Galapagos, Ecuador

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EPI and Galapagos, Ecuador

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Protecting Biodiversity Hotspots

In partnership with the Galapagos National Park, students help scientists understand the ecology and migration patterns of giant tortoises, including a recently discovered subspecies in the archipelago.  

Working Side by Side

The Galapagos Islands are a spectacular natural laboratory, renowned for their endemic biodiversity.

Many of the unique species of the Galapagos are under threat of extinction. Engaging the next generation in conservation is essential, they hold the key to long-lasting conservation efforts on these incredible islands. Through firsthand experience in collaboration with the Galapagos National Park, Dr. Stephen Blake of the Max Plank Institute, and others scientists, both local and visiting students learn ecology and biology by collecting data on a keystone species. They help restore native habitat to ensure the survival of Galapagos’ wildlife and the protection of its vulnerable ecosystems.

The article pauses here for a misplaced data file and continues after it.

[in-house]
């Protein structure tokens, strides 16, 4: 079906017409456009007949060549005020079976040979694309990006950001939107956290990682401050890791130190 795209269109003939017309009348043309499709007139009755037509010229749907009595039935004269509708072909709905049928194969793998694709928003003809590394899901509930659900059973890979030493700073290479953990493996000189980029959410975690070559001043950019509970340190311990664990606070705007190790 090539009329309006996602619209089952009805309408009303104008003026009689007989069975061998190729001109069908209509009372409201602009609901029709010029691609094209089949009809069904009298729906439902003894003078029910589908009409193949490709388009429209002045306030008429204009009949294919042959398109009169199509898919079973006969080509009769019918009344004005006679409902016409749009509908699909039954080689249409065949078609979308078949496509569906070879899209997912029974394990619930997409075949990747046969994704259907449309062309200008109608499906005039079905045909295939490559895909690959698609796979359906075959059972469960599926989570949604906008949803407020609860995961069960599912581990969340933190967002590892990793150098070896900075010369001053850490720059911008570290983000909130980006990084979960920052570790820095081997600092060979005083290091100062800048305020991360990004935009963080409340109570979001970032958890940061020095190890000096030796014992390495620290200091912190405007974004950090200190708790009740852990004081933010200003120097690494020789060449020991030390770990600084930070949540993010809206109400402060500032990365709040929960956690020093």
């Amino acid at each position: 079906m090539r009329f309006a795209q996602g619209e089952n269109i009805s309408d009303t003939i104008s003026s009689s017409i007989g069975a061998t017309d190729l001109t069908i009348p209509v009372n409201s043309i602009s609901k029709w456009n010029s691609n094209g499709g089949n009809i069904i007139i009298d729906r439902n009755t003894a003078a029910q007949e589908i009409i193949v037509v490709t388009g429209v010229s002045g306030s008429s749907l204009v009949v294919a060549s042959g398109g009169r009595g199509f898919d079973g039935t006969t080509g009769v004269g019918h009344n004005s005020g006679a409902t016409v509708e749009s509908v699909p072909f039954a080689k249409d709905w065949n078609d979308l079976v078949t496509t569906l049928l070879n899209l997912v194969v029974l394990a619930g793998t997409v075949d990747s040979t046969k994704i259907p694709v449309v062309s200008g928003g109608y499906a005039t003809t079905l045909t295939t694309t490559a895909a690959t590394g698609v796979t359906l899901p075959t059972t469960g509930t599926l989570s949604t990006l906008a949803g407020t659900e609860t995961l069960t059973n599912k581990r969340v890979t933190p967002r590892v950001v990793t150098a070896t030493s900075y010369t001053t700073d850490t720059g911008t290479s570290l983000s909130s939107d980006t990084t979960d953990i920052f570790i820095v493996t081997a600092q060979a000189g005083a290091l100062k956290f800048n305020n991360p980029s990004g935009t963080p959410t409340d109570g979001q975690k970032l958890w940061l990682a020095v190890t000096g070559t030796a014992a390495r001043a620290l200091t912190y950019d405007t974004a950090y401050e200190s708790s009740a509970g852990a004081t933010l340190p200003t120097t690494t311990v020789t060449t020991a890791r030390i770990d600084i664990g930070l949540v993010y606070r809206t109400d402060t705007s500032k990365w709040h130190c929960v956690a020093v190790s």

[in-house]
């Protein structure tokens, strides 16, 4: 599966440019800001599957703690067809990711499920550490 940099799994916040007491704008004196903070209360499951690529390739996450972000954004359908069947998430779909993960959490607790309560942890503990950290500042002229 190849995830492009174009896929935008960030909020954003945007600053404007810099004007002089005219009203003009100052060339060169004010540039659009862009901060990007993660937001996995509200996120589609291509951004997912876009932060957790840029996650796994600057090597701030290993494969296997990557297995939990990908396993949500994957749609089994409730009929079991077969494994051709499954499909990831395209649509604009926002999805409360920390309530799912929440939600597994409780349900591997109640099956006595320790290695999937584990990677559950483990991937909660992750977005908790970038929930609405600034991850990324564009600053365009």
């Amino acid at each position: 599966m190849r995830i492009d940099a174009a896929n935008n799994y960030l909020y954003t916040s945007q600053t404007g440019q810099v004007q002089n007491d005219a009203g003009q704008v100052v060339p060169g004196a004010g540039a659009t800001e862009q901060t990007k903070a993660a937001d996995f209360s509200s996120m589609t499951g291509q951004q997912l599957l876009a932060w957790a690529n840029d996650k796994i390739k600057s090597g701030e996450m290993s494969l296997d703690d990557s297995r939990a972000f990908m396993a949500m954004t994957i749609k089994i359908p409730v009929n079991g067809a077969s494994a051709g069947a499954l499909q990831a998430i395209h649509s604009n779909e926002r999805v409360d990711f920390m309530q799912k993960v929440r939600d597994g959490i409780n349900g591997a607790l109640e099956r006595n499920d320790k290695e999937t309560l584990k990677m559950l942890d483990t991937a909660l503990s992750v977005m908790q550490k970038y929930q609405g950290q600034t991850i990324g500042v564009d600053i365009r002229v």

Dig Deeper: 2017 Galapagos Program Impacts

           

                        Galapagos Season Impact Infographic                          Galapagos 2018 Season Highlights 

 

EPI Ecuador Program Website

"This course made me open my eyes and see what is really happening with the ecosystem of the Galapagos Islands. Each activity gave me a better understanding of how waste, leaving the lights on, and using too much water affects the environment and animals."

Maria, local EPI Galapagos student
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Impact Stories

All Mainland Ecuador Impact Stories   All Mainland Ecuador News Stories

LEARN MORE ABOUT OUR IMPACT ACROSS THE U.S. AND LATIN AMERICA

In 5 years, Galapagos Program students have monitored
661 giant tortoises